wiki:Kohinoor Film Company

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Kohinoor Film Company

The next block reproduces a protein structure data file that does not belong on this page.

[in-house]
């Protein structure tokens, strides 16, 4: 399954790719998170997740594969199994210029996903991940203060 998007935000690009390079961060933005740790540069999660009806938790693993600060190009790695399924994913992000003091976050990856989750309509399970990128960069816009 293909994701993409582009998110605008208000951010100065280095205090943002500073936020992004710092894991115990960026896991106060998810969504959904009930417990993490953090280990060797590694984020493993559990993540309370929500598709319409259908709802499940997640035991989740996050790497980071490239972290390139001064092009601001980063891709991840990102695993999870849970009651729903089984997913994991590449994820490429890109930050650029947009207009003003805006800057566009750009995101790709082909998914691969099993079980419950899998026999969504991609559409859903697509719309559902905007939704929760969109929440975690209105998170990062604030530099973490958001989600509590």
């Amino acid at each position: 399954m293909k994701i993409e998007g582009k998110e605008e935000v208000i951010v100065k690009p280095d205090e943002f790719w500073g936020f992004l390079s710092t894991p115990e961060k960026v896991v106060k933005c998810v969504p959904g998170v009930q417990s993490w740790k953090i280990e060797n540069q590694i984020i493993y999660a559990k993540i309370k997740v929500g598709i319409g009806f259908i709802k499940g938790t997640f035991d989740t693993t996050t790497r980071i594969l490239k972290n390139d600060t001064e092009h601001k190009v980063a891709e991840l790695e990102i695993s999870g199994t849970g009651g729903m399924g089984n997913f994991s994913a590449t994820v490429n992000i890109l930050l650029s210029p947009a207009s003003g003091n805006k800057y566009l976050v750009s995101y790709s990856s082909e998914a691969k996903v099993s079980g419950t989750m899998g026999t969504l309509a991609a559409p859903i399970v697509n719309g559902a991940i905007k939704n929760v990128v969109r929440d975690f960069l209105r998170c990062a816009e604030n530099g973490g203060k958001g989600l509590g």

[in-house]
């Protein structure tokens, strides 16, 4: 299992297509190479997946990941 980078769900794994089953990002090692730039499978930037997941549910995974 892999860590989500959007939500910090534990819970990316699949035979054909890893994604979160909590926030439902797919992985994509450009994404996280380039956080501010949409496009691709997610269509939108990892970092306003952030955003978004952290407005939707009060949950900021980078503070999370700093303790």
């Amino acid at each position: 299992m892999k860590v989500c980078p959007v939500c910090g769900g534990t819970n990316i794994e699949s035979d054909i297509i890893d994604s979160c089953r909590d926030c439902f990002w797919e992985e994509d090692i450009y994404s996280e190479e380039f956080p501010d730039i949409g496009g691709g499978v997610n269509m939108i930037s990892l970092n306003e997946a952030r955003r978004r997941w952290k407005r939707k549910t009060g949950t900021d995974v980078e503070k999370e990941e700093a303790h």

Est: 1919. India’s largest and most influential silent studio. Preceded by S.N. Patankar’s Patankar Friends & Co., where Kohinoor proprietor D.N. Sampat (1884-1958) entered film production, and followed by the Krishna, Sharda and Imperial Studios, it was until 1928 the place where Indian cinema turned professional. Launched in partnership with Maneklal Patel, then an Ahmedabad exhibitor, some of the studio’s first films were documentaries informed mainly by Sampat’s Gandhian adherences, e.g. the film of the Ali brothers’ arrival (1920) and Horniman’s return to Bombay after release from prison (1925). Also known in this period for topicals and newsreels, incl. e.g. Bodhgaya-Benares, Taj Mahal and St. Xavier’s Exposition. Early Kanjibhai Rathod films were restricted to Bombay and Western Indian exhibition outlets but the studio made a national impact in the wake of the notoriety generated by the banning of the nationalist Bhakta Vidur (1921), followed by the success of Gul-e- Bakavali and Kala Naag (both 1924), all aimed at a pan-Indian audience. The big breakthrough was the appointment of independent distribution agents, Bachubhai Bhagubhai, who bought rights to all their films. By 1925 the studio’s monthly booking revenue exceeded Rs 50,000. The idea of the Hollywood-style film factory with several simultaneous productions, of story sessions and the building of star careers, transformed the production practices of the till then Phalke-dominated notion of a studio as a family-based cottage industry. Early cameramen incl. V.B. Joshi and D.D. Dabke. Although Kohinoor’s surviving publicity pamphlets indicate only one overdetermining authorial presence, writer Mohanlal Dave (until Manilal Joshi shifted the practice by writing his own screenplays and giving a full list of credits, even the actors were rarely mentioned and almost never the director), it was nevertheless the place where the star system was born with Moti and Jamna and where the silent cinema’s most successful filmmaker, Homi Master, did his best-known films. Tara, Khalil, Raja Sandow and Zubeida started there, as did Sulochana in Bhavnani’s Veer Bala (1925). Other major Kohinoor figures include Chimanlal Luhar, Harshadrai Mehta, cameraman Pandurang Naik, Gohar, V.M. Vyas, Haribhai Desai (later of Surya Film) and Ranjit proprietor Chandulal Shah. Virtually the entire Imperial stable of directors, including R.S. Choudhury, Bhavnani, Nandlal Jaswantlal and R.N. Vaidya came from Kohinoor. After a fire virtually destroyed the studio in 1923, Maneklal Patel pulled out to start Krishna, and after 1928 Devare was mostly responsible for the studio’s new incarnation as the employee-run co-operative venture Kohinoor United Artists. A key figure in the studio’s later years was cameramandirector N.G. Devare. It closed in 1932.